Police president indicates lion’s share of work remains at damaged munitions site

Pyrotechnics experts and local police branch received new armoured vehicles, photo: CTK

Seven months ago, a deadly explosion rocked a munitions depot in Vrbětice near Zlín, killing two on-site employees and destabilising the entire complex. The police and eventually the Czech Army were called in to secure the area as random uncontrolled blasts continued. This Tuesday, Police President Tomáš Tuhý visited the site and offered an update.

Pyrotechnics experts and local police branch received new armoured vehicles, photo: CTK
The clean-up at Vrbětice has been on-going ever since random explosions of damaged munitions petered off last December and the site was deemed safe enough for police pyrotechnics experts to enter. In early February, the first trucks removing secure munitions began to roll out and to date 120 truckloads have been removed, either to a new site which had been mothballed previously or to international buyers, who had ordered some materials earlier.

But plenty of work, an estimated 400 additional truckloads, remains. What is more, the site remains dangerous and clean-up can by slowed by poor weather conditions, namely rain. To aid in the clean-up inwards from the perimeter, pyrotechnics experts as well as the local police branch on Tuesday received newly-bought armoured vehicles. Police President Tomáš Tuhý spoke on Czech TV:

“We have equipped pyrotechnics experts with new armoured vehicles to help them in their work… At a time when a part of the munitions complex has been fully cleared, we need for our specialists to be able to move through the area quickly... This is still a very dangerous area, which has been compromised. The complete surroundings will likely take years to clear and right now we are still operating only on the outer perimeter.”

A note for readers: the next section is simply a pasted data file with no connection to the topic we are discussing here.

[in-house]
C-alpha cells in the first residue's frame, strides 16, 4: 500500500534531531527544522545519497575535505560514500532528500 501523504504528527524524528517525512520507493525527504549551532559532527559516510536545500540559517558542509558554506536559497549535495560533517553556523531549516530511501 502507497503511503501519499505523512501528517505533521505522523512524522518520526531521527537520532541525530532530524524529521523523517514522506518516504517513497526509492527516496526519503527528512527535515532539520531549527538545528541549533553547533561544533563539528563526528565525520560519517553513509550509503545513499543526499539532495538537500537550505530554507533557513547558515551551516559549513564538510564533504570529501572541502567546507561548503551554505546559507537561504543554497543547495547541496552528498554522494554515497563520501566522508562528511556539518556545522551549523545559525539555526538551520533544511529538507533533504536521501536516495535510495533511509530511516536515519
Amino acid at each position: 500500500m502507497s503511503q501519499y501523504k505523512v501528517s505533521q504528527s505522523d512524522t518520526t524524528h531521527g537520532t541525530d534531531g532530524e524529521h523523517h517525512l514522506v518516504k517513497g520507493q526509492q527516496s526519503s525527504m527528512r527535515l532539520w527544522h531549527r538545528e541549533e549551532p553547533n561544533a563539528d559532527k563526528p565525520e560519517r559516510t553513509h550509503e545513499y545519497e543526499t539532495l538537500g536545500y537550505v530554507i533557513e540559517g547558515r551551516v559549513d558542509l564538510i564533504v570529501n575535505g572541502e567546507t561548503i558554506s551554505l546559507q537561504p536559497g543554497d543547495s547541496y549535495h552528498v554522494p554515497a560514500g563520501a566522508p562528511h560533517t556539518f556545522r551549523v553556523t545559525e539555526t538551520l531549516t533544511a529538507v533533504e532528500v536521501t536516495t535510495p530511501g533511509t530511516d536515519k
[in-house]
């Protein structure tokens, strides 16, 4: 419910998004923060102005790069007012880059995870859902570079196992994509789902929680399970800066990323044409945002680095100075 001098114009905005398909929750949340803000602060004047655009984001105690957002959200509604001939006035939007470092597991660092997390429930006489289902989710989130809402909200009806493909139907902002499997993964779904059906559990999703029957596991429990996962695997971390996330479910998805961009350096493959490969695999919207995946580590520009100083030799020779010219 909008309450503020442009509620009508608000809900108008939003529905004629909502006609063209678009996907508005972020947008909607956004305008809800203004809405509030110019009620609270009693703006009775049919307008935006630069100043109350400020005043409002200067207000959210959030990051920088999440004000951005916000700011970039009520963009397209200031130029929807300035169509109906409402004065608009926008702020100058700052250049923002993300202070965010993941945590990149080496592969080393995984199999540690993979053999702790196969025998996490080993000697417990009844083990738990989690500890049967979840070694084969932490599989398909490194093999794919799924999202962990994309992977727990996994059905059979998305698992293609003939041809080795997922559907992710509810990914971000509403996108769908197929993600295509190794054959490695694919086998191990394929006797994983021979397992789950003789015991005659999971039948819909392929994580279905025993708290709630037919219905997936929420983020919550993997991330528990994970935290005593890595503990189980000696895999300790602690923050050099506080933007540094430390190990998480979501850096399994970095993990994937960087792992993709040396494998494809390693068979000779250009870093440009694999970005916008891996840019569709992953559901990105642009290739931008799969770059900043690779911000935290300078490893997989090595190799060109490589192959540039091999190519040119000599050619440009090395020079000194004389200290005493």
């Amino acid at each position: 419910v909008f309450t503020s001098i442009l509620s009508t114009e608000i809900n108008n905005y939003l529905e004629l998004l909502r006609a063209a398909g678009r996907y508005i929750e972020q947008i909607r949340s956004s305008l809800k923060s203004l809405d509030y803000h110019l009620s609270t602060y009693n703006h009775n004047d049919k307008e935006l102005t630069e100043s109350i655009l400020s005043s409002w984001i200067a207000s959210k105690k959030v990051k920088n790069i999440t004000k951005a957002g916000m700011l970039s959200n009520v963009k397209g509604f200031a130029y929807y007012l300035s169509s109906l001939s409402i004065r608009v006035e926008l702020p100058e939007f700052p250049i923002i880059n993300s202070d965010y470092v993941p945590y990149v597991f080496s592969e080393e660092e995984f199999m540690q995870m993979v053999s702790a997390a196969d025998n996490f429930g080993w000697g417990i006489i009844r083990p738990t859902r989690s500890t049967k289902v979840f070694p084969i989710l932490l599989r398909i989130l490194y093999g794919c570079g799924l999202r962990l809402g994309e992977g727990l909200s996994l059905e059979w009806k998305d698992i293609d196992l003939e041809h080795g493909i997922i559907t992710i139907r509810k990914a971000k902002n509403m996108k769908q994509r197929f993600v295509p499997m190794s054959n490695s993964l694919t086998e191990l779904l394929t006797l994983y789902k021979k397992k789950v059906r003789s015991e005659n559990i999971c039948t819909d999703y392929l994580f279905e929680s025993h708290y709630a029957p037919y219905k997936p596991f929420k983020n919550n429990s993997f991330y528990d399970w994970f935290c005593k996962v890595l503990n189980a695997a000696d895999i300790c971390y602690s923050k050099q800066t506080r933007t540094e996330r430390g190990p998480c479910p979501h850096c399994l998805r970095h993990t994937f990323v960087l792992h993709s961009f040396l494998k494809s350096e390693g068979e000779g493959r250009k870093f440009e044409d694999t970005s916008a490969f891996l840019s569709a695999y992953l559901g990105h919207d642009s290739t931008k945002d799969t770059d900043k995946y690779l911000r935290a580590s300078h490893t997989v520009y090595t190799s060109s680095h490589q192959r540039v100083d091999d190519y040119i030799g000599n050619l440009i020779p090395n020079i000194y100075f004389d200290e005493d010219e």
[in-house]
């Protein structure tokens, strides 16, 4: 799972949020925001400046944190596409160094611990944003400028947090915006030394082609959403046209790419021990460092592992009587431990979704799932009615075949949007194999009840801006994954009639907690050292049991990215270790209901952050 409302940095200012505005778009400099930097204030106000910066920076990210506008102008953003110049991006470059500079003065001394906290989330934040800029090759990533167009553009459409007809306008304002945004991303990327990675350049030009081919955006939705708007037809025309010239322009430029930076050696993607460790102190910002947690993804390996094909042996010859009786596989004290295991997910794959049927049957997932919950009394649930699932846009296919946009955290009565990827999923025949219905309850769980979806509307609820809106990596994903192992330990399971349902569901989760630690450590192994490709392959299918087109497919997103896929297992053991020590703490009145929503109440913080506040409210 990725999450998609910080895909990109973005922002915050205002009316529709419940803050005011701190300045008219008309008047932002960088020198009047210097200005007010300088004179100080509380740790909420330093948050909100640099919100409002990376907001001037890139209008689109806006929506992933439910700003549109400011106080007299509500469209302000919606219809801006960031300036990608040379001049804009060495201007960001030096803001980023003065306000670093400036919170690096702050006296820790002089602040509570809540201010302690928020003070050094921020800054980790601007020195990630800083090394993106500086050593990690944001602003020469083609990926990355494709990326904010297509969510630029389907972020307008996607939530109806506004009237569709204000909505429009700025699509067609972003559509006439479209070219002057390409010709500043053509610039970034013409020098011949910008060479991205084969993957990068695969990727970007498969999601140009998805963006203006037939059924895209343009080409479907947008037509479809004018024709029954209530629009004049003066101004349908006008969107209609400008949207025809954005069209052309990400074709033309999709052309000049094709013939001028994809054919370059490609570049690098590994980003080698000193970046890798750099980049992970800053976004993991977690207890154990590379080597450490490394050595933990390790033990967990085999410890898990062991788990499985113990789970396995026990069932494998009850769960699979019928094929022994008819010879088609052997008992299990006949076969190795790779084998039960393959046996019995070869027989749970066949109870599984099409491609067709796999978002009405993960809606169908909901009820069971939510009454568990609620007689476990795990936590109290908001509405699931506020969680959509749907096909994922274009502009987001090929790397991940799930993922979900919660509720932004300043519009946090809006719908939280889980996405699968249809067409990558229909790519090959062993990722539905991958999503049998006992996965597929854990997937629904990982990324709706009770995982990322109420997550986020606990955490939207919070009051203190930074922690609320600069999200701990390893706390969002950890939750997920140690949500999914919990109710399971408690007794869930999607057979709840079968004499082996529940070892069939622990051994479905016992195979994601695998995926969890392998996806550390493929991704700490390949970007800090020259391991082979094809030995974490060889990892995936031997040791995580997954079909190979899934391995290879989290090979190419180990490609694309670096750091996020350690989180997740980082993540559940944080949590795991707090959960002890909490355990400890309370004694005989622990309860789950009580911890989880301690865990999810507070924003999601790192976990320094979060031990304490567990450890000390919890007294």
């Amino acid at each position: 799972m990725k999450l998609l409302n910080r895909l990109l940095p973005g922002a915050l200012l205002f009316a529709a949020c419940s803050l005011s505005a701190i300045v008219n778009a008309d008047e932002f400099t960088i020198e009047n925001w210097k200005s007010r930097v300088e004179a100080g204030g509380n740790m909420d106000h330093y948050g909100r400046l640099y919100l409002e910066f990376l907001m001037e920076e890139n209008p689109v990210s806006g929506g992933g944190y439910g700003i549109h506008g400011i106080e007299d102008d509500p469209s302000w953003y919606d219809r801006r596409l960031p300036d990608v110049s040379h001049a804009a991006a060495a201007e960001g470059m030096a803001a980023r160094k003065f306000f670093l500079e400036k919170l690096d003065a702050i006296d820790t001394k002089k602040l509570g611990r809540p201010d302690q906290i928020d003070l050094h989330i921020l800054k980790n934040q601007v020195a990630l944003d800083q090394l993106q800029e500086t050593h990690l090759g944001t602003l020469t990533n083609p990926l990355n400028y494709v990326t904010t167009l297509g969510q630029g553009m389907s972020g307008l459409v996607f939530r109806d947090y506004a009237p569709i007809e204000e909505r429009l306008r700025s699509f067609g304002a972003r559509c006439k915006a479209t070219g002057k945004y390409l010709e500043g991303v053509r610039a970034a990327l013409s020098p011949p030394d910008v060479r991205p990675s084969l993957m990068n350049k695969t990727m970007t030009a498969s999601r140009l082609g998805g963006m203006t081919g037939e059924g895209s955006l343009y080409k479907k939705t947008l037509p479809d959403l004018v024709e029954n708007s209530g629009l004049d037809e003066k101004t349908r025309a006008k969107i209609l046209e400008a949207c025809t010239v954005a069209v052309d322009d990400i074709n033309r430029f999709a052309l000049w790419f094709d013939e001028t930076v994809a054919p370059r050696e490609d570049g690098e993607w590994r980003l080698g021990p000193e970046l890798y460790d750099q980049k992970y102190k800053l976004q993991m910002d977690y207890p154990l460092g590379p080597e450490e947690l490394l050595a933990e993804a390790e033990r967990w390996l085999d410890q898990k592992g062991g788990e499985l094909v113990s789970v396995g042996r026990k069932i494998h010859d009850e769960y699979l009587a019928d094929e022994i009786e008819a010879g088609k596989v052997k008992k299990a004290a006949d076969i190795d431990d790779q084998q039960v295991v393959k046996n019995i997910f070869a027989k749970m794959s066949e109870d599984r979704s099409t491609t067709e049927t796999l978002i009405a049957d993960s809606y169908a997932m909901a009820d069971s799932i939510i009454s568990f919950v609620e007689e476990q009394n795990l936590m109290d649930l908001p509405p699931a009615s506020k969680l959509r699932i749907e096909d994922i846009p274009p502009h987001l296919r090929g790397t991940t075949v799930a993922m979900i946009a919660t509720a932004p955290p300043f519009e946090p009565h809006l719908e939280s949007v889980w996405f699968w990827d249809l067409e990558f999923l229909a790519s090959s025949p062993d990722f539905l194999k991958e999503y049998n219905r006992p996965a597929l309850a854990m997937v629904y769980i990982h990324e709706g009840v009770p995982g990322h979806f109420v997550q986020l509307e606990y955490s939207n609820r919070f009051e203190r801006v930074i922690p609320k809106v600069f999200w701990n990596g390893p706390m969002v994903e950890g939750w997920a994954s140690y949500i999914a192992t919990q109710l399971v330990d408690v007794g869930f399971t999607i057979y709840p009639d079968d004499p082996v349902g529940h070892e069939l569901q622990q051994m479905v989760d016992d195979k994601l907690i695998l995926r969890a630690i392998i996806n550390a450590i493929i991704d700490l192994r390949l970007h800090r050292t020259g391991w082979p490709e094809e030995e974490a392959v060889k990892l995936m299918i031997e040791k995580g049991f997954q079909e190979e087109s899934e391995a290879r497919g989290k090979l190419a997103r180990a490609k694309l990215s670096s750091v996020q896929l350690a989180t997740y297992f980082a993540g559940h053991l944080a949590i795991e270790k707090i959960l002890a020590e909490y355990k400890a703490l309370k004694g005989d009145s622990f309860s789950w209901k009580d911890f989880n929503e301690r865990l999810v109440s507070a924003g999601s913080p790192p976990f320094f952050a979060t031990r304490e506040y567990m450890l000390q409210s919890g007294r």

Because of the risk, police investigators will have to wait before they can assess the site of the original blast and a second explosion which followed in November; investigators are pursuing the theory both explosions may have been intentional. Police President Tomáš Tuhý again:

“We are not even in the main area yet and that too will take several months to clean that up. It may take a year before an investigation of the epicentre can begin.”

Tomáš Tuhý, photo: CTK
A lawyer for Imex Group on Tuesday questioned on Czech TV what police would find on site in a year’s time other than undergrowth, elaborating that there was no motive for the explosions to have been on purpose. The police, however, do suspect wrongdoing and have additionally charged five suspects from two weapons trading companies, Excalibur Army and Real Trade which had munitions in the destroyed buildings, with violating the law on arms licensing and holding illegal weapons, over the alleged holding of apparently illegal landmines. Excalibur Army has strongly rejected the accusation.

Meanwhile, the region of Zlín has to date received 118 compensation claims from locals or local legal entities. Although details were not released, local mayors say some of the claims pertained to those working in forestry and agriculture unable to ply their trade after nearby areas were blocked off.